Forced vital capacity, forced expiratory volume in 1st second and forced expiratory ratio in automobile spray paint workers

Authors

  • Geetika Gupta Department of Physiology, ASCOMS, Jammu, Jammu and Kashmir
  • Sabita Yograj Department of Physiology, ASCOMS, Jammu, Jammu and Kashmir
  • Anil K. Gupta Department of Medicine, ASCOMS, Jammu, Jammu and Kashmir
  • Bhavna Langer Department of Community Medicine, GMC, Jammu, Jammu and Kashmir
  • Mumtaz Goni Department of Physiology, ASCOMS, Jammu, Jammu and Kashmir

DOI:

https://doi.org/10.18203/2320-6012.ijrms20162602

Keywords:

Forced vital capacity, Forced expiratory volume in 1st second, Forced expiratory ratio

Abstract

Background: Automobile industry is a place where workers are exposed to harmful chemicals and toxic substances. Workers engaged in automobile spray painting are at a risk of developing respiratory problems. This is due to exposure to low molecular weight compounds (isocyanates) in spray paints.

Methods: The present study was conducted on 100 male subjects comprising of the study group (n=50) and the control group (n=50), 18-35 years of age, non-smoker and with no pre occupational respiratory illness. The study group included workers working for 6-8 hours a day and exposed to spray paints for ≤5 years and the controls were age and BSA matched healthy office workers of the same locality. A preformed questionnaire was given to subjects and pulmonary functions parameters (forced vital capacity (FVC), forced expiratory volume in 1st second (FEV1), forced expiratory ratio (FEV1/FVC)) were recorded by computerised spirometer (Medspiror).

Results: The two groups did not differ significantly on physical parameters. The pulmonary function parameters of the study group (FVC p=0.036, FEV1/FVC p=0.000) were found to be significantly different when compared to that of controls. As the age, weight, height and BSA increases there was a significant decrease in FEV1 in study group. Duration of exposure (<3 and more than equal to 3) had no statistically significant impact on pulmonary function tests (FVC p=0.139, FEV1 p=0.339, FEV1/FVC p=0.158) in the study  group.

Conclusions: Exposure to automobile spray paint impairs lung functions.

References

Ayers LN. Carbon mono-oxide diffusing capacity. In: Wilson AF. Pulmonary Function Testing Indications and Interpretation. Grune and Stratton, New York;1985:1-8.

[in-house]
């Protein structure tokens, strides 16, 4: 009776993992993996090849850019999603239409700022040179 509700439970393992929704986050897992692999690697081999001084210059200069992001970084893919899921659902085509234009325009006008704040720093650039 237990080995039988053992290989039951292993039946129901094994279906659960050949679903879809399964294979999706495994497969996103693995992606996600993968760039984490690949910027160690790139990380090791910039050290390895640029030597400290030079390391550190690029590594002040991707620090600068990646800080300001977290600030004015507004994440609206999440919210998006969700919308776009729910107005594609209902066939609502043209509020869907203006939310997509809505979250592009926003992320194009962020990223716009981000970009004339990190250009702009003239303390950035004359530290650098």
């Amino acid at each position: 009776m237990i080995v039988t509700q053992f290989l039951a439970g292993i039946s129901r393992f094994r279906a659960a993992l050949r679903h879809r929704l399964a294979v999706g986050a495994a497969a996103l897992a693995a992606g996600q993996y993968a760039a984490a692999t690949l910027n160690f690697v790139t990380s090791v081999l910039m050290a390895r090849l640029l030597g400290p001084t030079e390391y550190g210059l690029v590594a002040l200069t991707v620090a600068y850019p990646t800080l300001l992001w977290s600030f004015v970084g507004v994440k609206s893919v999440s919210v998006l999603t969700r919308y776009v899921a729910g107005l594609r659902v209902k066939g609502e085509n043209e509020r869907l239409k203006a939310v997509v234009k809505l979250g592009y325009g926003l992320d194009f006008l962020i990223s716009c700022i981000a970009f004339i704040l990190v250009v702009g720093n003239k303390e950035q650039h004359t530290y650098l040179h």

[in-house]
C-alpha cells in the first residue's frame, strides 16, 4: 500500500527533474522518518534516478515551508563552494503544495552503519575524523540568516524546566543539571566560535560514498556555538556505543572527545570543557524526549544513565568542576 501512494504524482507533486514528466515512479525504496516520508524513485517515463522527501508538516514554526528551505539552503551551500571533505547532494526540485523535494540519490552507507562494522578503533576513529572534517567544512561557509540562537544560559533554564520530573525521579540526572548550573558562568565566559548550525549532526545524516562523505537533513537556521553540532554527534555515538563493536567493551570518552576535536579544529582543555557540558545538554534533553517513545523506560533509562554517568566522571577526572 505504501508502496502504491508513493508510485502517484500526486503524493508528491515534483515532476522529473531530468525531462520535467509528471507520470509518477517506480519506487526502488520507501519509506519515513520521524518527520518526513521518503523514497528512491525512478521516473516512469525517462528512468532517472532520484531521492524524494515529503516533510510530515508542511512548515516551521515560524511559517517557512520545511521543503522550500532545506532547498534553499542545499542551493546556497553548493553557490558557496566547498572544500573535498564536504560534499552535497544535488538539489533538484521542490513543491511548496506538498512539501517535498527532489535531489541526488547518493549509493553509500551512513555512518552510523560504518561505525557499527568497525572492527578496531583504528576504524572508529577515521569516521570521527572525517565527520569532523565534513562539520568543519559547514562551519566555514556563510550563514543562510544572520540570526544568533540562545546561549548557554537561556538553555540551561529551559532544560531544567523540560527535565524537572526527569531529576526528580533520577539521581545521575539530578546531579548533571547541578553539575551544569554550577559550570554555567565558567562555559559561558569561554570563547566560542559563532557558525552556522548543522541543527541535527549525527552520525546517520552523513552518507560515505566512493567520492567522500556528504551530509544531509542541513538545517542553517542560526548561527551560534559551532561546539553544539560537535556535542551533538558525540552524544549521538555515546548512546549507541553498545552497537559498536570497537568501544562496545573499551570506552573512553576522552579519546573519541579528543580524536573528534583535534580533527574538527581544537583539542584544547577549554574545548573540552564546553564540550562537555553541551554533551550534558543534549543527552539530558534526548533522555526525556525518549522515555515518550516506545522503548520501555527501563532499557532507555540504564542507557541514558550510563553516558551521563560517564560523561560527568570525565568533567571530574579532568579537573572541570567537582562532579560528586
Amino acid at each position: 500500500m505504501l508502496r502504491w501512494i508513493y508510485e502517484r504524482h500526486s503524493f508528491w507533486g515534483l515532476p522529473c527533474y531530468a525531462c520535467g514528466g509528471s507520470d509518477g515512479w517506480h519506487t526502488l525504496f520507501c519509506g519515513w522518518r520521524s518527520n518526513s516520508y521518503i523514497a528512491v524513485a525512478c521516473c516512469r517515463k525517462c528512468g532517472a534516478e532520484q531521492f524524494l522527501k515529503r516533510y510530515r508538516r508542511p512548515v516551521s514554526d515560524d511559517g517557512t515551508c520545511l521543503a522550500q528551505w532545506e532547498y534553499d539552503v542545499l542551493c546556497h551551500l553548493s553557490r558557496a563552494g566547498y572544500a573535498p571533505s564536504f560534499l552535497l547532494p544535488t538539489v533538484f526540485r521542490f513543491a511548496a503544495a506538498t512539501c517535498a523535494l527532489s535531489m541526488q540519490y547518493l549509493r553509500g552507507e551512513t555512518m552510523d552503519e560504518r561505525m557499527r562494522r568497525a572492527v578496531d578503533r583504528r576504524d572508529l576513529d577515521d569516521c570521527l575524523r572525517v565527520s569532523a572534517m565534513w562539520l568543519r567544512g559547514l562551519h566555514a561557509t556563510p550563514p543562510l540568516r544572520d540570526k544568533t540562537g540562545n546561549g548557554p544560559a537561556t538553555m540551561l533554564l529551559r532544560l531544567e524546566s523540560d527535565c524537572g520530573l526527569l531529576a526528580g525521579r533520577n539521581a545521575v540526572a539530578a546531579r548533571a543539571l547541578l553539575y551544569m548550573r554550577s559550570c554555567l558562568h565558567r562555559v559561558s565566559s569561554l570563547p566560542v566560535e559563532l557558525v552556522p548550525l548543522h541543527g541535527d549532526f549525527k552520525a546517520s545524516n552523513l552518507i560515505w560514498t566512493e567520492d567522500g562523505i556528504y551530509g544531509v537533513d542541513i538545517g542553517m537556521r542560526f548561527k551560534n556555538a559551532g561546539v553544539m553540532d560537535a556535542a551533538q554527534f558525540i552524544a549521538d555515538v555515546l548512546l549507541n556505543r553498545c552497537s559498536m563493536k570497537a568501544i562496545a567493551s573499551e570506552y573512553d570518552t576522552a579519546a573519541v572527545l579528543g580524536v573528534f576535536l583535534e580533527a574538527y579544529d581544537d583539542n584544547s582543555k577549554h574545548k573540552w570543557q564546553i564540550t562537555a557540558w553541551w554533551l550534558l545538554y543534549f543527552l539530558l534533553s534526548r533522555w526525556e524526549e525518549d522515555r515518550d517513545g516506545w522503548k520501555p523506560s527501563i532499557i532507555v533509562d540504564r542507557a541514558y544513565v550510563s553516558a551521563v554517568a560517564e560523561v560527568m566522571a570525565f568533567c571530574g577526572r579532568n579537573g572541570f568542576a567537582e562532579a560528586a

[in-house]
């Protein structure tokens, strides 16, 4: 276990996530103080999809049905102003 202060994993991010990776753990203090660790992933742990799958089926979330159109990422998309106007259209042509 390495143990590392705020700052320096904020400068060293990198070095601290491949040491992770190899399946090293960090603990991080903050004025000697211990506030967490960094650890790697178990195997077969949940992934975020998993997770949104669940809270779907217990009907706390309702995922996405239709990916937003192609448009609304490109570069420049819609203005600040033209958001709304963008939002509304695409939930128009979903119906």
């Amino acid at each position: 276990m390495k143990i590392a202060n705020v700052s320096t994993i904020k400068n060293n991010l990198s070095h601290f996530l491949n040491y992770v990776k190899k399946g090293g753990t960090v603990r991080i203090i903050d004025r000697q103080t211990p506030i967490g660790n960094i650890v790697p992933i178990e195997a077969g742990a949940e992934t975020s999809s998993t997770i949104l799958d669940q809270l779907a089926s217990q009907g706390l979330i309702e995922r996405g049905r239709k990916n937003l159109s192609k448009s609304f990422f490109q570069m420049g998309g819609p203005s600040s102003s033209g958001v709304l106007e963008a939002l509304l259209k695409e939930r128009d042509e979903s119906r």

Bouhuys A: Breathing-Physiology, Environment and Lung Disease. Newyork: Grunne and Statton; 1974:261,342-344.

National Institute of occupational safety and health in automobile repair shops. Cincinnati: US Department of health and human services; 1977.

Banks DE, Butcher BT, Salvaggio JE. Isocyanate induced respiratory disease. Ann Allergy. 1986;57:389-97.

Occupational health clinics for ontario workers inc.org isocyanates in autobody repair. Available at: http://www.ohcow.on.ca. Accessed on 04 September 2010.

Lesage J, Goyer N, Desjardins F, Vincent JY, Perrault G. Workers-exposure to isocyanates. Am Ind Hyg Assoc J. 1992;53:146-53.

Wisnewski AV, Redlich C, Mapp C, Bernstein IL, ChanYM, Malo JL. Asthma in the workplace. New York: Taylor and Francis Group;2006:481-504.

Sparer J, Stowe MH, Bello D. Isocyanate exposure in autobody ship workers the spray study. J Occup Environ Hyg. 2004;1(9);570-81

Ott MG. Occupational asthma, lung function decrement and toluene diisocyanate (TDI) exposure: a critical review of exposure response relationships. Appl Occup Environ Hyg. 2002;17;891-901.

Chattopadhyay O. Pulmonary function in automobile repair workers. Indian J Community. 2007;32(1):1-3.

Hankinson JL, Reger RB, Fairman RP, Lapp NL, Morgan WK. Factors influencing expiratory flow rates in coal miners. In: Walton WH. Inhaled Particles IV, Pergamon Press, Oxford;1975:737-755.

American Thoracic Society. Lung function testing: selection of reference values and interpretative strategies. Am Rev Respir Dis. 1991;144:1202-18.

Cotes JE. Lung functions assessment and application in medicine. 4th ed.; Blackwell Scientific Publication;London;1979:314,315,329,330.

Dahlqvist M, Tornling G, Plato N, Ulfvasa U. Effects within the week on forced vital capacity are correlated with long term changes in pulmonary function: reanalysis of studies on car painters exposed to isocyanate. Occupational Environ Med. 1995;52:192-5.

Baur X. Hypersensitivity pneumonitis (extrinsic allergic alveolitis) induced by isocyanates. J Allergy Clin Immunol. 1995;95:1004-10.

Aggarwal AN, Gupta D, Behera D, Jindal SK. Applicability of commonly used caucasian prediction equation for spirometry interpretation in India. Indian J Med Res. 2005;122(2):93-186.

Mapp CE, Boschetto P, Dal VL, Fabri LM. Occuopational asthma due to isocyanate. Eur Respir J. 1988;1:273-9.

Bascom R. Isocyanates asthma: the proceedings. Am Thoracic Soc. 2008;5:751-4.

Jonson B, Bitzen U. Clinical utility of lung mechanics measurements. J Organ Dysfunction. 2008;41:38-42.

Chattopadhyay O. Pulmonary function in automobile repair workers. Indian J Community Med. 2007;32(1):40-2.

Revathi M, Chandrasekhar M. Pulmonary functions in short duration exposed automobile spray painters. IOSR J Dental Med Sci. 2012;2(2):48-51.

Siddanagoudra SP, Kanyakumari DH, Nataraj SM. Respiratory morbidity in spray paint workers in an automobile sector. Int J Health Allied Sci. 2012;1(4):268-73.

Downloads

Published

2016-12-18

How to Cite

Gupta, G., Yograj, S., Gupta, A. K., Langer, B., & Goni, M. (2016). Forced vital capacity, forced expiratory volume in 1st second and forced expiratory ratio in automobile spray paint workers. International Journal of Research in Medical Sciences, 4(9), 3724–3728. https://doi.org/10.18203/2320-6012.ijrms20162602

Issue

Section

Original Research Articles